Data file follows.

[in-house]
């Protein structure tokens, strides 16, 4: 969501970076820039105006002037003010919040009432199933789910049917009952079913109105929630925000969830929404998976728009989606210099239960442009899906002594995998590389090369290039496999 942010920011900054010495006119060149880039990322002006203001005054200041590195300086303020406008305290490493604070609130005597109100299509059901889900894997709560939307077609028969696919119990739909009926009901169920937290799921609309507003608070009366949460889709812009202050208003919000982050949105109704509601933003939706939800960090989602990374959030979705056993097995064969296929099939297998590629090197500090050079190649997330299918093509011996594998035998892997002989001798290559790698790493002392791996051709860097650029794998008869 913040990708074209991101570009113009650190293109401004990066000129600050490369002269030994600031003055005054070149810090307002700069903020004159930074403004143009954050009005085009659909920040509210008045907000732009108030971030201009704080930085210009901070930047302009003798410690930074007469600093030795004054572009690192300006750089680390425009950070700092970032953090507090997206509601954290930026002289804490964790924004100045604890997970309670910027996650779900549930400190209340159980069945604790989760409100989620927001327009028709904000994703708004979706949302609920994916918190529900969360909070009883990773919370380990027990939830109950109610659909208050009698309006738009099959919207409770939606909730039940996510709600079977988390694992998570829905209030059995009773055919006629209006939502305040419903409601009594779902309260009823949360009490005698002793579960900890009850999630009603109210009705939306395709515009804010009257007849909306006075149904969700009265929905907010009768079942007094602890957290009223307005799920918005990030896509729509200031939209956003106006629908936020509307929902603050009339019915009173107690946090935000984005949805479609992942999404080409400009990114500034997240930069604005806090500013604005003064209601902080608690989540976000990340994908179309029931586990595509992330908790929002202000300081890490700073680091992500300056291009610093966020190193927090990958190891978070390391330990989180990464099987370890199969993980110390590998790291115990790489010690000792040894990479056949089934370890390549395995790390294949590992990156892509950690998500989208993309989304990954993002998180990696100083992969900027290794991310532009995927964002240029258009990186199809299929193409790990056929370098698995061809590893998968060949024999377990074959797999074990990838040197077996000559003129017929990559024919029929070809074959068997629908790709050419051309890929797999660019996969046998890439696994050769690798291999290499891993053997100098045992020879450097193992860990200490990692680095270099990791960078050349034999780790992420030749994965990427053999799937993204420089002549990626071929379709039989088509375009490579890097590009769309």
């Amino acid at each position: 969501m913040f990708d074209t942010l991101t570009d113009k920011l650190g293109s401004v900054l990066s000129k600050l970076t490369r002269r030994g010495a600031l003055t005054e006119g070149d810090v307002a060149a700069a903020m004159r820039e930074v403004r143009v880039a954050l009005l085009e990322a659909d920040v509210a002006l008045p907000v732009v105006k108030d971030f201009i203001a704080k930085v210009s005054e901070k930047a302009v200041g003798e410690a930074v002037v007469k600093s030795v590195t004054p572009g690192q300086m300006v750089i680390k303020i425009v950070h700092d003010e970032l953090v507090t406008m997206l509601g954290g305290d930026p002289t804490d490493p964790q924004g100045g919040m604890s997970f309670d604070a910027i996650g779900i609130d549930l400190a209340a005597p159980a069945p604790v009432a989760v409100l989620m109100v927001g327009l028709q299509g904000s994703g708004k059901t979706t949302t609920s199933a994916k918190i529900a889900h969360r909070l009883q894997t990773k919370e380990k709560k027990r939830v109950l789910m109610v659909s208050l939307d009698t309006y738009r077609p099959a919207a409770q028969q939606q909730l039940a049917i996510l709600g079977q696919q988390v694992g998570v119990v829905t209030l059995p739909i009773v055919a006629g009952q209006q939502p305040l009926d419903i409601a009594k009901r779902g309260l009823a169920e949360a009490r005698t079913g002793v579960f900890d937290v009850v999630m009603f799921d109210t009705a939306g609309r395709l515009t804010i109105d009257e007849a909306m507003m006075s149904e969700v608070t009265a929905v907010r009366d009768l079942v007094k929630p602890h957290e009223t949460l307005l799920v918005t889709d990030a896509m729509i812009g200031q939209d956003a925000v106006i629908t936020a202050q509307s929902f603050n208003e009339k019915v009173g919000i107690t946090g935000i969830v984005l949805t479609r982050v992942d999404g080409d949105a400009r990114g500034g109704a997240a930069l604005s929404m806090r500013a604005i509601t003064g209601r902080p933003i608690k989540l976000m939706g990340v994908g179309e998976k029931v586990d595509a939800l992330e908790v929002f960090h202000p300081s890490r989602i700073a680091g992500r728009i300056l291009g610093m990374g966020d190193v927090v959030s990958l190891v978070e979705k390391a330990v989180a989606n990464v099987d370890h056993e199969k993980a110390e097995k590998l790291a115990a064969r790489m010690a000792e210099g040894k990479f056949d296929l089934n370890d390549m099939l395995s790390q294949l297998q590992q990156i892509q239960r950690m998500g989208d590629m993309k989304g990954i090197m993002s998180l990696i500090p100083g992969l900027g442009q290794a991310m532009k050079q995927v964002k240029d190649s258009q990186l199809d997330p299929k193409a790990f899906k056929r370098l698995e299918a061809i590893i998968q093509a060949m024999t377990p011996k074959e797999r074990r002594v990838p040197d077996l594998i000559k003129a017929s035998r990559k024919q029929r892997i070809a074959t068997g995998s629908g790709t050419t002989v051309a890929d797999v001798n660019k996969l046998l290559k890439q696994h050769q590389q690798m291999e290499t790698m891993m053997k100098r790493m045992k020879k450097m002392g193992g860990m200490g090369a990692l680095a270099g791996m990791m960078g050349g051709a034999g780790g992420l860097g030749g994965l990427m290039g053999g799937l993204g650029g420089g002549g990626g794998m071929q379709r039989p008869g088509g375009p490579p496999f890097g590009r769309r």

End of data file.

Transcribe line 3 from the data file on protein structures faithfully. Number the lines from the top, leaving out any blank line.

């Amino acid at each position: 969501m913040f990708d074209t942010l991101t570009d113009k920011l650190g293109s401004v900054l990066s000129k600050l970076t490369r002269r030994g010495a600031l003055t005054e006119g070149d810090v307002a060149a700069a903020m004159r820039e930074v403004r143009v880039a954050l009005l085009e990322a659909d920040v509210a002006l008045p907000v732009v105006k108030d971030f201009i203001a704080k930085v210009s005054e901070k930047a302009v200041g003798e410690a930074v002037v007469k600093s030795v590195t004054p572009g690192q300086m300006v750089i680390k303020i425009v950070h700092d003010e970032l953090v507090t406008m997206l509601g954290g305290d930026p002289t804490d490493p964790q924004g100045g919040m604890s997970f309670d604070a910027i996650g779900i609130d549930l400190a209340a005597p159980a069945p604790v009432a989760v409100l989620m109100v927001g327009l028709q299509g904000s994703g708004k059901t979706t949302t609920s199933a994916k918190i529900a889900h969360r909070l009883q894997t990773k919370e380990k709560k027990r939830v109950l789910m109610v659909s208050l939307d009698t309006y738009r077609p099959a919207a409770q028969q939606q909730l039940a049917i996510l709600g079977q696919q988390v694992g998570v119990v829905t209030l059995p739909i009773v055919a006629g009952q209006q939502p305040l009926d419903i409601a009594k009901r779902g309260l009823a169920e949360a009490r005698t079913g002793v579960f900890d937290v009850v999630m009603f799921d109210t009705a939306g609309r395709l515009t804010i109105d009257e007849a909306m507003m006075s149904e969700v608070t009265a929905v907010r009366d009768l079942v007094k929630p602890h957290e009223t949460l307005l799920v918005t889709d990030a896509m729509i812009g200031q939209d956003a925000v106006i629908t936020a202050q509307s929902f603050n208003e009339k019915v009173g919000i107690t946090g935000i969830v984005l949805t479609r982050v992942d999404g080409d949105a400009r990114g500034g109704a997240a930069l604005s929404m806090r500013a604005i509601t003064g209601r902080p933003i608690k989540l976000m939706g990340v994908g179309e998976k029931v586990d595509a939800l992330e908790v929002f960090h202000p300081s890490r989602i700073a680091g992500r728009i300056l291009g610093m990374g966020d190193v927090v959030s990958l190891v978070e979705k390391a330990v989180a989606n990464v099987d370890h056993e199969k993980a110390e097995k590998l790291a115990a064969r790489m010690a000792e210099g040894k990479f056949d296929l089934n370890d390549m099939l395995s790390q294949l297998q590992q990156i892509q239960r950690m998500g989208d590629m993309k989304g990954i090197m993002s998180l990696i500090p100083g992969l900027g442009q290794a991310m532009k050079q995927v964002k240029d190649s258009q990186l199809d997330p299929k193409a790990f899906k056929r370098l698995e299918a061809i590893i998968q093509a060949m024999t377990p011996k074959e797999r074990r002594v990838p040197d077996l594998i000559k003129a017929s035998r990559k024919q029929r892997i070809a074959t068997g995998s629908g790709t050419t002989v051309a890929d797999v001798n660019k996969l046998l290559k890439q696994h050769q590389q690798m291999e290499t790698m891993m053997k100098r790493m045992k020879k450097m002392g193992g860990m200490g090369a990692l680095a270099g791996m990791m960078g050349g051709a034999g780790g992420l860097g030749g994965l990427m290039g053999g799937l993204g650029g420089g002549g990626g794998m071929q379709r039989p008869g088509g375009p490579p496999f890097g590009r769309r």